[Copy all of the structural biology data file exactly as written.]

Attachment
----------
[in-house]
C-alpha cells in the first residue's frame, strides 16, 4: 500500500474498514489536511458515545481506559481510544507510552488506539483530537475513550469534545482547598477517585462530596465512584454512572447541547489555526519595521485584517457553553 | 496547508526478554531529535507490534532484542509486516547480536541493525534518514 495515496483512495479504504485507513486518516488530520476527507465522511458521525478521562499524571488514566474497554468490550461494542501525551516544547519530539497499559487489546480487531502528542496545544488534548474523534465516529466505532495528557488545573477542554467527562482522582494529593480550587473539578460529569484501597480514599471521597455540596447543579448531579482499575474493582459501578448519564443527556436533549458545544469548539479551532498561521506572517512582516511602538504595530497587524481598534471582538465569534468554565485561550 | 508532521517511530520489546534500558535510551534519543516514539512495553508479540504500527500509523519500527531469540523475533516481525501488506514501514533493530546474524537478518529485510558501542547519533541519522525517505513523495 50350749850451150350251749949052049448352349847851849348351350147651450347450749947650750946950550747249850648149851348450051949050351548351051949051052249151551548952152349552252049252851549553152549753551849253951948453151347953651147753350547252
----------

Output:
[in-house]
C-alpha cells in the first residue's frame, strides 16, 4: 500500500474498514489536511458515545481506559481510544507510552488506539483530537475513550469534545482547598477517585462530596465512584454512572447541547489555526519595521485584517457553553 | 496547508526478554531529535507490534532484542509486516547480536541493525534518514 495515496483512495479504504485507513486518516488530520476527507465522511458521525478521562499524571488514566474497554468490550461494542501525551516544547519530539497499559487489546480487531502528542496545544488534548474523534465516529466505532495528557488545573477542554467527562482522582494529593480550587473539578460529569484501597480514599471521597455540596447543579448531579482499575474493582459501578448519564443527556436533549458545544469548539479551532498561521506572517512582516511602538504595530497587524481598534471582538465569534468554565485561550 | 508532521517511530520489546534500558535510551534519543516514539512495553508479540504500527500509523519500527531469540523475533516481525501488506514501514533493530546474524537478518529485510558501542547519533541519522525517505513523495 50350749850451150350251749949052049448352349847851849348351350147651450347450749947650750946950550747249850648149851348450051949050351548351051949051052249151551548952152349552252049252851549553152549753551849253951948453151347953651147753350547252